Head to your Plex server settings; that’s the screwdriver and wrench icon in the upper right, next to the search field. We’re going to verify that your metadata agents are ordered correctly to give your media library the best information sources possible. For this purpose we’re really only concerned about TV Shows, Movies, and maybe Music. Photos and home videos won’t have data that can be scraped from the Internet, so you can skip this step if one or both of those are your only Plex sections.
With settings open, click into Agents on the left. You’ll see each of the five possible sections listed across the top to the right; Movies, TV Shows, Artists, Albums, Photos. Each of those will have its own sub-sections. For movies, there’s Personal Media, Freebase, and The Movie Database. For TV Shows, it’s Personal Media Shows and TheTVDB. For Artists, Personal Media Artists and Last.fm, etc.
For each section that you’re using, go through all the sub-sections and make sure that Local Media Assets (section) is at the top of the list of agents. An agent is a piece of software that tells Plex where to grab information about your media; you always want local media to override anything found on the Internet. If local media is not at the top, the agents in the list can be reordered by dragging them by the hamburger icon. (That’s the three stacked horizontal lines, like a patty between two buns.)
For the Movies section, my personal preference is to have The Movie Database listed second. When Plex is downloading metadata for films, The Movie Database typically has good descriptions, covers, and cast & crew data, while Freebase has more gaps in its data and film descriptions read more like reviews and technical summaries than useful descriptions of what the film is about. Putting The Movie Database second will prioritize it over everything except for local media you store for a film yourself.
And that’s about that! Unless you have an ARM-based QNAP, as I mentioned earlier.
Notes for ARM-Based QNAP Owners
In the interest of disclosure, I should mention that the QNAP I used in writing this how-to is in fact an ARM-based HS-210. I can actually run the unofficial Plex server fairly successfully on it, though like I said, there are limitations.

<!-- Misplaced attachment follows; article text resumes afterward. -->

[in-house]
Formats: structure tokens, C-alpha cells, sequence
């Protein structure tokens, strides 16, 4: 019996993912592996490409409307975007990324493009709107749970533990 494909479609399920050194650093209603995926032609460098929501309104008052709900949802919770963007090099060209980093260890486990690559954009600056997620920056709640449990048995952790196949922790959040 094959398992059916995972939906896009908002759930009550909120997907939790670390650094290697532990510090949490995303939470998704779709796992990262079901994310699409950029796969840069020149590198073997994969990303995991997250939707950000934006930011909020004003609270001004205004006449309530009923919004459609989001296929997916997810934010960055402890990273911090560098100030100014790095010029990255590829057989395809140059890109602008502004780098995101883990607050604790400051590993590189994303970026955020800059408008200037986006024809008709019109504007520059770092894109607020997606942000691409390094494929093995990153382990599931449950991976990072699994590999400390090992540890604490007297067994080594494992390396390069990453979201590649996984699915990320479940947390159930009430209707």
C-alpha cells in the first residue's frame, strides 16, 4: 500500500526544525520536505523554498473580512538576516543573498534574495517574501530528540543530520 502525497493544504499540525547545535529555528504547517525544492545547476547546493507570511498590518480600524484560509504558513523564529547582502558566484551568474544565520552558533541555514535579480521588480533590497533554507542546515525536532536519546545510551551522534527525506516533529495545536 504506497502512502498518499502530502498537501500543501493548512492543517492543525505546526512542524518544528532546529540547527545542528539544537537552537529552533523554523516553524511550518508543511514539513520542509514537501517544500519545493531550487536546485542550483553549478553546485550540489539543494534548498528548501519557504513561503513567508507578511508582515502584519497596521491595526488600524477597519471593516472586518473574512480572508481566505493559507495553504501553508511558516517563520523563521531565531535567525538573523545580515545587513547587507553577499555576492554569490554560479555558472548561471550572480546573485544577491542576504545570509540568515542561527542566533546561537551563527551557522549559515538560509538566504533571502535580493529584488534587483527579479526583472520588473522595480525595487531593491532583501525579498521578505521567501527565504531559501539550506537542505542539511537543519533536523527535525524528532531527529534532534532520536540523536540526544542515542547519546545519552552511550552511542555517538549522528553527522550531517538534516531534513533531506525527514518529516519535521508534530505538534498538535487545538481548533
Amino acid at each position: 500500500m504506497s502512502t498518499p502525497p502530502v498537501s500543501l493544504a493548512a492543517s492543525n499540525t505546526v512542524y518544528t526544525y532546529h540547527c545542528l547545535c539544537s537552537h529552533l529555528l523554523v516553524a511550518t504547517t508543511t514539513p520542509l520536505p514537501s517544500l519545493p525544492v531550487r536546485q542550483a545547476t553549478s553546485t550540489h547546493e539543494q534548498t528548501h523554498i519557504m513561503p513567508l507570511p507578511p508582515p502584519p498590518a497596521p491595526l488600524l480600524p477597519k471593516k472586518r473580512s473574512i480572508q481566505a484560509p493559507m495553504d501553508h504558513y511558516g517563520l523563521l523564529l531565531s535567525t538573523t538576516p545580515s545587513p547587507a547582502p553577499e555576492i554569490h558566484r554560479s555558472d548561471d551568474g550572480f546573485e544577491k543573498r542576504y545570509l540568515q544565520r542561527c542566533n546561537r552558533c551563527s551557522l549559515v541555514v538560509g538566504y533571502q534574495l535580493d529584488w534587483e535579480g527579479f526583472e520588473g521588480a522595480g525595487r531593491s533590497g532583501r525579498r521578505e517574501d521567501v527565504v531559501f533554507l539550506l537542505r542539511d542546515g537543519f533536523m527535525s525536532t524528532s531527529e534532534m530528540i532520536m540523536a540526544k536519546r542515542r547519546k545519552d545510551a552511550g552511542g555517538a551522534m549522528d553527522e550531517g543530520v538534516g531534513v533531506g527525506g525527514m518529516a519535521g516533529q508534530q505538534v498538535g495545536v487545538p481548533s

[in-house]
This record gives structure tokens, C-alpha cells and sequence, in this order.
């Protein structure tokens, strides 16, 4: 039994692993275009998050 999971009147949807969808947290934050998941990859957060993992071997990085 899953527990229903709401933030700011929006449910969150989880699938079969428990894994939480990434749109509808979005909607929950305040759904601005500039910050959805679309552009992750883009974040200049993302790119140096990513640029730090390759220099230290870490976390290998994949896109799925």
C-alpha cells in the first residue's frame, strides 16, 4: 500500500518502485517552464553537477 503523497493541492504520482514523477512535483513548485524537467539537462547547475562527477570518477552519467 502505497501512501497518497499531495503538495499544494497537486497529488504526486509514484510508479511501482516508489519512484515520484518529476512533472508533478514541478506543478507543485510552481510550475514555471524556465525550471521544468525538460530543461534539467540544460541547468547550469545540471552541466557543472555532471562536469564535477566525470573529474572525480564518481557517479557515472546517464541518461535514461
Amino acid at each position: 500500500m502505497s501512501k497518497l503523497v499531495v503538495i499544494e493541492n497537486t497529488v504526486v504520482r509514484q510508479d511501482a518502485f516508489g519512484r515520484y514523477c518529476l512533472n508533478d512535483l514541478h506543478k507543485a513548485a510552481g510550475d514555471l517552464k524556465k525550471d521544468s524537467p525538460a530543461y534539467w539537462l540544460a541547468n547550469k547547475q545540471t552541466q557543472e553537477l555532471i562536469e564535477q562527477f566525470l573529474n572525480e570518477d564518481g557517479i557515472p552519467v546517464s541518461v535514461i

The ARM-based processor is not at all ready to handle transcoding of media. (That’s converting the file format from the source into another file format playable on the receiving end, in real-time.) On-the-fly transcoding is one of Plex’s big draws as a platform, so the lack of it is unfortunate. The solution that meets my personal needs pretty well is to convert the files in advance to a format that will play natively on the devices I’m going to be using to play them back.
In my case, that’s mostly iPads and Playstation 3 consoles. I’ve had no problem at all ripping a Blu-ray (For personal use only, kids! Don’t pirate movies!) and converting it to an .mp4 file with Handbrake using the H.264 codec and AAC audio. Playback on iPads over Plex has been flawless for me doing this, though for some reason, I do have buffering trouble on the PS3.
In order to install Plex on the HS-210 and potentially other ARM-based QNAP units, you’ll have to download an unofficial build from Plex’s forums. It can be found here:
Once you have the package you need, the App Center on your QNAP can install the file with the “Install Manually” option.
If you’re having a lot of playback issues, you can try disabling services that you don’t use much, and removing others that you don’t use at all.
If you do decide to go this route, I wish you luck. I’ve had some luck with it myself, and I think it’s worth doing, but it has also convinced me that at some point in the future, I am going to want a beefier Intel-based unit that can do all the fancy transcoding stuff. There are other possible solutions as well, including using the QNAP NAS as a pure network storage device for a Plex server running on a different machine, but that’s outside the scope of this how-to.